No one has come forward to set up a booth at the upcoming California State Fair in Sacramento. This is a great opportunity to reach a million fair visitors with a soft approach, maybe,"we are family?" Cost? About $ 5,000.00. If I was employed and if I had a spare $ 5,000.00, I would do this and have my family and friends assist me.

I worked with Harvey and Sally on Proposition 6 and it is impossible to compare prop 8 to prop 6. Demographics, population, polling, and the initiative process have all undergone significant changes. And Proposition 8 took about 70 million dollars from both sides.

What outrage is needed to mobilize folks? The failure of prop 8 at the ballot and at the Supreme Court should alarm people because civil rights were taken away.

Try telling minorities that segregation is going to be reintroduced and watch millions of people take to the streets, take away gay marriage and you get a few months of protest then nothing. Am I unclear on something?

The summary is that there was a so-called leadership summit with no leaders, no plan, no call to action, and enough people to fill 1 room.
What a waste of time, and money.

Don't be fooled readers, while Karen O. seems intent on pushing the "infighting" myth, the coalition of dedicated activists like: Love Honor and Cherish, One Struggle - One Fight, San Diego Alliance for Marriage Equality, OutWest and others have been spending many hours of our own time and some of our own money to build a coalition that will repeal prop 8 in 2010. We are actively brainstorming and reaching out to labor, faith, and people of color communities to strengthen our forces.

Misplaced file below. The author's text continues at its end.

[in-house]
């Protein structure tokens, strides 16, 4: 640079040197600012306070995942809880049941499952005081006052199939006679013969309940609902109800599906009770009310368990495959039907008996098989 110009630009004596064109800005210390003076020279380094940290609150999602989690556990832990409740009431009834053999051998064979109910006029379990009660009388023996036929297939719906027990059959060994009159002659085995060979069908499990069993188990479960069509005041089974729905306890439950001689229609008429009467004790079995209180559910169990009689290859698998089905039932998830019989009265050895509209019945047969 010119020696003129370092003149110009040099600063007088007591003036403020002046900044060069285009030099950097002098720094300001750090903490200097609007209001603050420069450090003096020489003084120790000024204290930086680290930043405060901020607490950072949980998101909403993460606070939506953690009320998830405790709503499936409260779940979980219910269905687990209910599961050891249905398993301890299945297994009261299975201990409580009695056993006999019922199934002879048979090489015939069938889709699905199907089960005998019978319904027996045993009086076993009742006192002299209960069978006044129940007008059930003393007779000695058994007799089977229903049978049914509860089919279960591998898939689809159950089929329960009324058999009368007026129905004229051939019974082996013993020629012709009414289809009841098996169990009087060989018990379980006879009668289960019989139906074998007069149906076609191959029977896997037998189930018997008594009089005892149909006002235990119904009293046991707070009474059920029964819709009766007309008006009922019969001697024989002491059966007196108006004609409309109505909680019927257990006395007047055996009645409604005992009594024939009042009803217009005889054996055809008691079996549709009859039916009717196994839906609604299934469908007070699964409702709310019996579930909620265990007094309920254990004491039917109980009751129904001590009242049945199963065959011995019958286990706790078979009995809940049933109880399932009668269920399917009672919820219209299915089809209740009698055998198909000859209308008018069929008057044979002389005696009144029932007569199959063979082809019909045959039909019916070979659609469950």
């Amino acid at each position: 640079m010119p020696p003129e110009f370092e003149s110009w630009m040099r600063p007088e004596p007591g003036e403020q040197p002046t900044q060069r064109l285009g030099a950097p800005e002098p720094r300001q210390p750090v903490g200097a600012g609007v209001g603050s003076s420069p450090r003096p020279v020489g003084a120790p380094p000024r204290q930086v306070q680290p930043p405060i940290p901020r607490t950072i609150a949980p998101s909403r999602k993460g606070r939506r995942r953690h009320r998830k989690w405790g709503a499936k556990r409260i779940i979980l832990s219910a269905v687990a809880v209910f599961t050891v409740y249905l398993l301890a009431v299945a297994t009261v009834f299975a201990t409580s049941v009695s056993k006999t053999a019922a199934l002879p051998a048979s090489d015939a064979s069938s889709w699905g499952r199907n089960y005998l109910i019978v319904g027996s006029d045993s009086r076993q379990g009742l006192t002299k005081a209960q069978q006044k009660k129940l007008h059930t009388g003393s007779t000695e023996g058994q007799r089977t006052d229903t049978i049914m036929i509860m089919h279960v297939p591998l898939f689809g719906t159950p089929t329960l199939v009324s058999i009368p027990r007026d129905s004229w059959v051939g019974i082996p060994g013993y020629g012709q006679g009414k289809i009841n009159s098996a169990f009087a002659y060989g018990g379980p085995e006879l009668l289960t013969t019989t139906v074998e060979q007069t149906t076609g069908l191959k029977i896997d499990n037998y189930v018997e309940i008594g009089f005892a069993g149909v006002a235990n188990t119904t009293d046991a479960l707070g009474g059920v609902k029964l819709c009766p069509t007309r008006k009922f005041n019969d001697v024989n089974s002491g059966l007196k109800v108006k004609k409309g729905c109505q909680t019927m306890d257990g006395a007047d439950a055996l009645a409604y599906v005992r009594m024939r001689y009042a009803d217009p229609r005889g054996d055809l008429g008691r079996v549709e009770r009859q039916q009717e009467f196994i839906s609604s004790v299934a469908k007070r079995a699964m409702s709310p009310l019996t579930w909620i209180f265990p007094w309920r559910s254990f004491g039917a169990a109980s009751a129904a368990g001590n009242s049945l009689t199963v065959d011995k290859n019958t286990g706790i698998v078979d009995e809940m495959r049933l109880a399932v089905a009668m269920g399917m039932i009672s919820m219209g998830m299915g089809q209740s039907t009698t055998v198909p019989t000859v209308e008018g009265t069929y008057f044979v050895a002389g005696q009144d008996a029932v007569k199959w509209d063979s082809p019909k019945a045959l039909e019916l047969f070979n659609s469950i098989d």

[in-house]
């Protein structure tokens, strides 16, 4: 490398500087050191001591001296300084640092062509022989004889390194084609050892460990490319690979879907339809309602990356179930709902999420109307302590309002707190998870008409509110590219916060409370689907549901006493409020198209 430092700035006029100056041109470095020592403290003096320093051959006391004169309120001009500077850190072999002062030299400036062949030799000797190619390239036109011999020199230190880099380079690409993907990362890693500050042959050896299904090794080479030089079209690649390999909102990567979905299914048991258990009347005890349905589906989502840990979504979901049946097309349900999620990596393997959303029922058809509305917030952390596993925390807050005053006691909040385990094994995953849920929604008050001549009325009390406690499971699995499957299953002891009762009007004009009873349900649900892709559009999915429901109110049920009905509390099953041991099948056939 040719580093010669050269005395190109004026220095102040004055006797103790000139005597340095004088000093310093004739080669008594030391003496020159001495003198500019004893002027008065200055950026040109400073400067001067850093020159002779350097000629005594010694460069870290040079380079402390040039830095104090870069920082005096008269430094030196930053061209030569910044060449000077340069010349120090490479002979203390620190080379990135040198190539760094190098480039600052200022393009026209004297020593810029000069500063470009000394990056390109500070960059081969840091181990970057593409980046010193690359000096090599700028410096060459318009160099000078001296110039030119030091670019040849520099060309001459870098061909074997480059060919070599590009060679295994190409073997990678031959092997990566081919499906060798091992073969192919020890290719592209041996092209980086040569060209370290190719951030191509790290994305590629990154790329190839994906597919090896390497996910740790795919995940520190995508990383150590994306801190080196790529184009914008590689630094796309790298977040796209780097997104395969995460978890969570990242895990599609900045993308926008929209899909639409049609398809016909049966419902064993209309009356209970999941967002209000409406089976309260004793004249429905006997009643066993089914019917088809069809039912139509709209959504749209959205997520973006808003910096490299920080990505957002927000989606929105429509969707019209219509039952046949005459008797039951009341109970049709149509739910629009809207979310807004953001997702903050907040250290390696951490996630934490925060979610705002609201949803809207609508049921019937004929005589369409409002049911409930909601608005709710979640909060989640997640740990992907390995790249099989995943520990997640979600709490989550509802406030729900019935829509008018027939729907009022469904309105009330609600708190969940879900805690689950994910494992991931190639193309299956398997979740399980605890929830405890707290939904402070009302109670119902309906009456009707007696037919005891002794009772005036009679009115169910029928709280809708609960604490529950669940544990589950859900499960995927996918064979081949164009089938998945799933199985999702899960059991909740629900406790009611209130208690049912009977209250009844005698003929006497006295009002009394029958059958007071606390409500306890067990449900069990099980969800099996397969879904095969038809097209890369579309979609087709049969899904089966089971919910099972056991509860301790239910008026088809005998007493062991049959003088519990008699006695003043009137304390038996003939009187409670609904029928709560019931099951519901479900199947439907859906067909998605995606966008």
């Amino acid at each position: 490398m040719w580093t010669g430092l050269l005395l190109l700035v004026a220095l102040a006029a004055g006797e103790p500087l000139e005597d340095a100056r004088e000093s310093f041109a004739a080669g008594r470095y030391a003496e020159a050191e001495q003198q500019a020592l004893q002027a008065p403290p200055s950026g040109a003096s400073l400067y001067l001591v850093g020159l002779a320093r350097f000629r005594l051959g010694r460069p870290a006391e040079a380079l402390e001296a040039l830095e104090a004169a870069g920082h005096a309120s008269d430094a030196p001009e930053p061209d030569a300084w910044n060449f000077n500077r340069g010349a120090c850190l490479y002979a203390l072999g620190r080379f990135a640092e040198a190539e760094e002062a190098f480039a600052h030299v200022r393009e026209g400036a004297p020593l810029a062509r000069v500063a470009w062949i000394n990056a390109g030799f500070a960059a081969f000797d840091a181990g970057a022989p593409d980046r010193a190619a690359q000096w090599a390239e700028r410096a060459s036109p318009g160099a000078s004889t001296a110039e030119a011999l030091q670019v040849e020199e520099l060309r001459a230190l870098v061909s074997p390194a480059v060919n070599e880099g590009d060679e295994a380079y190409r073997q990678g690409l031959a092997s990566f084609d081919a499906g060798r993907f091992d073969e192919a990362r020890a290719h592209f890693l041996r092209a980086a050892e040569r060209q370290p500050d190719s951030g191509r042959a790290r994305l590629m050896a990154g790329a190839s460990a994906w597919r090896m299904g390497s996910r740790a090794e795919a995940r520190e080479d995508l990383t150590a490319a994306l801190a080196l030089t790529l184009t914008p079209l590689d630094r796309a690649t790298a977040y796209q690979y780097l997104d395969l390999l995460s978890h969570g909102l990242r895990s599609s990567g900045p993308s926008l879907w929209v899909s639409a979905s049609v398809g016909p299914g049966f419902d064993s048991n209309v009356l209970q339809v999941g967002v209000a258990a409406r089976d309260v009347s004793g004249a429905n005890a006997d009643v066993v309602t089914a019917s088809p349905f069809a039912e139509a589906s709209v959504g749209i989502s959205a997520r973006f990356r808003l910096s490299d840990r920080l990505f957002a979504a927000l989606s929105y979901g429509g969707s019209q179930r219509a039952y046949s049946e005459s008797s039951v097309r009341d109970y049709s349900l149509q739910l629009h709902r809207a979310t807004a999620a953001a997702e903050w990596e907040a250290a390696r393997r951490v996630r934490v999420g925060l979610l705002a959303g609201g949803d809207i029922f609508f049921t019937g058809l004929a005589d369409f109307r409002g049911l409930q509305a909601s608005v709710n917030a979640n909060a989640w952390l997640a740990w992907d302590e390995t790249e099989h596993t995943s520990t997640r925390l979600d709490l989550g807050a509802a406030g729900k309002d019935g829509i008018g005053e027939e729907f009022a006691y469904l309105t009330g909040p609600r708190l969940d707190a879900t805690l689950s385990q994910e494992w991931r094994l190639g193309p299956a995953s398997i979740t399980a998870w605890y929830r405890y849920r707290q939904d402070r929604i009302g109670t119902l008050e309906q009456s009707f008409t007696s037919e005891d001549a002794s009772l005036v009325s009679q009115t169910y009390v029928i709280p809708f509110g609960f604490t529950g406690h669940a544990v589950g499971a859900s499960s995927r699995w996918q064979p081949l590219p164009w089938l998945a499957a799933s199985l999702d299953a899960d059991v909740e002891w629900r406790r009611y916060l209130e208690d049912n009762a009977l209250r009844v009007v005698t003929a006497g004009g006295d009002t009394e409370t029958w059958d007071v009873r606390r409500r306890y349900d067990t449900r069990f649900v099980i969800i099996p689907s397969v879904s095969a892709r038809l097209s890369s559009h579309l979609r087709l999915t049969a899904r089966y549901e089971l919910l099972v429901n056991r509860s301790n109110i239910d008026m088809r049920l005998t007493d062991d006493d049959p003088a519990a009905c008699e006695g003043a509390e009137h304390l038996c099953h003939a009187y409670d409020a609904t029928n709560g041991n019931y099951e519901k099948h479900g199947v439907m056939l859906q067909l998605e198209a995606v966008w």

On Saturday, we had a spirited discussion (sometimes an argument) at the summit, but groups with differing ideas came together and hashed it out. The emerging campaign will unify the thousands of people willing to work for marriage equality, the people who were just waiting for a task to work on to do their part to win back their rights or to extent them back to their LGBTIQ brothers and sisters.

So let me see if I got this straight (pun not intended)...

You think Karen O is "fooling" readers into believing an "infighting myth" but readily admit there were arguments - including your group. Every other person there - and those who watched on webcam - also say that there was a lot of acrimony and infighting.

But, no, you're right. Karen is trying to deceive everyone in this whole "infighting" thing. I'm sure everyone elected a new LGBT leader, adopted a comprehensive plan for success and at the end everyone was given marigolds and heart-shaped candies. We just missed that part on the webcam.